I’m very diffident towards values, any kind of. Because you know, values can be very dangerous. And as the poem of Yeats says, the passionate intensity in believing in something can be very dangerous.
The Nexus Institute (Page 2 of 3)
presented by Marilynne Robinson
Modern Western societies are not organisms that thrive or perish as one thing, one mind, one experience. They are compacts, based on the expectation that those charged with responsibilities will carry them out in good faith, and crucially that those who are relatively powerful will not seriously abuse, exploit, or simply neglect those who are relatively vulnerable.
There is this very bizarre alliance between world-changing geeks on the one hand and policymakers who only care about outcomes. They no longer care about how those outcomes are arrived at. They have stripped politics of all meaning. All they want is to get people to do the right thing. They don’t care why they do it.
presented by Roger Scruton
The 20th century was created by idealism. Communism and fascism and Nazism are all based on idealized systems, what the world should be ideally, and how it isn’t what it should be, and therefore we’re entitled to change it radically and take control of it in order to do so.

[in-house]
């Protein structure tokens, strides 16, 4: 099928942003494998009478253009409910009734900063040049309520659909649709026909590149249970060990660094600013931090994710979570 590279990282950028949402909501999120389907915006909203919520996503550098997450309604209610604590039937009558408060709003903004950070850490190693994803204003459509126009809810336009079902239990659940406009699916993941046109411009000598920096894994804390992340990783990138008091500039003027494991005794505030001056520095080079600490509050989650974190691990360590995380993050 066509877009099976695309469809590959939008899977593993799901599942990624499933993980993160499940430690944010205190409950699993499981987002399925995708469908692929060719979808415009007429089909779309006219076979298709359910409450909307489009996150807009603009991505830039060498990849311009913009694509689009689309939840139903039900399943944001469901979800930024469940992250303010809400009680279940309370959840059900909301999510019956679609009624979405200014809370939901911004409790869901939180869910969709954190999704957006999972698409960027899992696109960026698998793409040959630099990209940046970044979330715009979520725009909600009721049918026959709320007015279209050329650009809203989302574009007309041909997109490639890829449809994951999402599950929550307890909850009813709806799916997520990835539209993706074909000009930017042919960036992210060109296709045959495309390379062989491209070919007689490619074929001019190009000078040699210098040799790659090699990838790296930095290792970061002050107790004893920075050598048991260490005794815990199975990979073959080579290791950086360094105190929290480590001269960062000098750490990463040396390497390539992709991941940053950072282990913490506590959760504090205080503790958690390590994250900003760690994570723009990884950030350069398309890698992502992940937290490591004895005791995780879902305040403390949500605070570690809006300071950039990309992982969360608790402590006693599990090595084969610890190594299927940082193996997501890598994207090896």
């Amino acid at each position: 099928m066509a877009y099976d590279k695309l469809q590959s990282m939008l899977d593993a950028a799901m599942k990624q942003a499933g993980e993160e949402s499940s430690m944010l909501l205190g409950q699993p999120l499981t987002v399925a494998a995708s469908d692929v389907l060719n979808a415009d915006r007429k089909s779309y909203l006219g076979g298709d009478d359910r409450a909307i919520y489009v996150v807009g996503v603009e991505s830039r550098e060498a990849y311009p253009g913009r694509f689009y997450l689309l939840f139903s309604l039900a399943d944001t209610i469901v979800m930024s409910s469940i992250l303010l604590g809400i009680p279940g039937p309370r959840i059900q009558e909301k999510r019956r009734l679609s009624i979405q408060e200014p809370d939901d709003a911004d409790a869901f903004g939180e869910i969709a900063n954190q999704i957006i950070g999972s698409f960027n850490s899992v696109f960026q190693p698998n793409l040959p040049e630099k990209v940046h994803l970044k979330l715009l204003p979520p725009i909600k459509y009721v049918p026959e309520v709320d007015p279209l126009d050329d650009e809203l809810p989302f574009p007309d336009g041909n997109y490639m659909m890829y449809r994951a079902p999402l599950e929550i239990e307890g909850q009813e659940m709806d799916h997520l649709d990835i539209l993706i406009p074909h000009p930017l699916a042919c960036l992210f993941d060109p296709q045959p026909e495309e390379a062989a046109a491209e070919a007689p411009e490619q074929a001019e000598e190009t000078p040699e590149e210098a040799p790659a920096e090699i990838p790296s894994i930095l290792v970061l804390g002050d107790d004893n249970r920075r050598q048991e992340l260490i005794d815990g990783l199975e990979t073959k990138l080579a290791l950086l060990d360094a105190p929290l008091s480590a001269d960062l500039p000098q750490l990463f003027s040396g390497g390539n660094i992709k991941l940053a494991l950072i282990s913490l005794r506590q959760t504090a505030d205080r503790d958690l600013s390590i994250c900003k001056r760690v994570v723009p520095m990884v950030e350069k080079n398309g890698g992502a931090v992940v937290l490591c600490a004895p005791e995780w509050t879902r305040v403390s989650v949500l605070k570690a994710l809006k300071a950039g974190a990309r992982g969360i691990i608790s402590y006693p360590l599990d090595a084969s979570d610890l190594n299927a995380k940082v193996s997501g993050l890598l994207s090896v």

presented by Parag Khanna
For most people on an individual level most the time, their future still feels very different from that of other people. We live in a world, for example, of enormous income inequality, right. So even though there is a global economy, it certainly doesn’t feel like one’s sort of day-to-day fate or destiny is linked to those of people around the world, even if it is in very invisible kinds of ways.
presented by Margaret Atwood
We have already changed the world a lot, not always for the better. Some of it’s for the better, as far as we human beings are concerned. But every time we invent a new technology, we like to play with that technology, and we don’t always foresee the consequences.
presented by John Gray
One of the problems here, of course, is that there’s no “we.” Who’s we? I mean, humanity’s composed—the human species is composed—of billions of separate individuals with different goals, different plans, different values, and different ideals.
There are many changes to our institutions and our norms and our ideas that can reduce or eliminate the risks of nuclear war without what I consider a rather quixotic attempt to change the course of human evolution.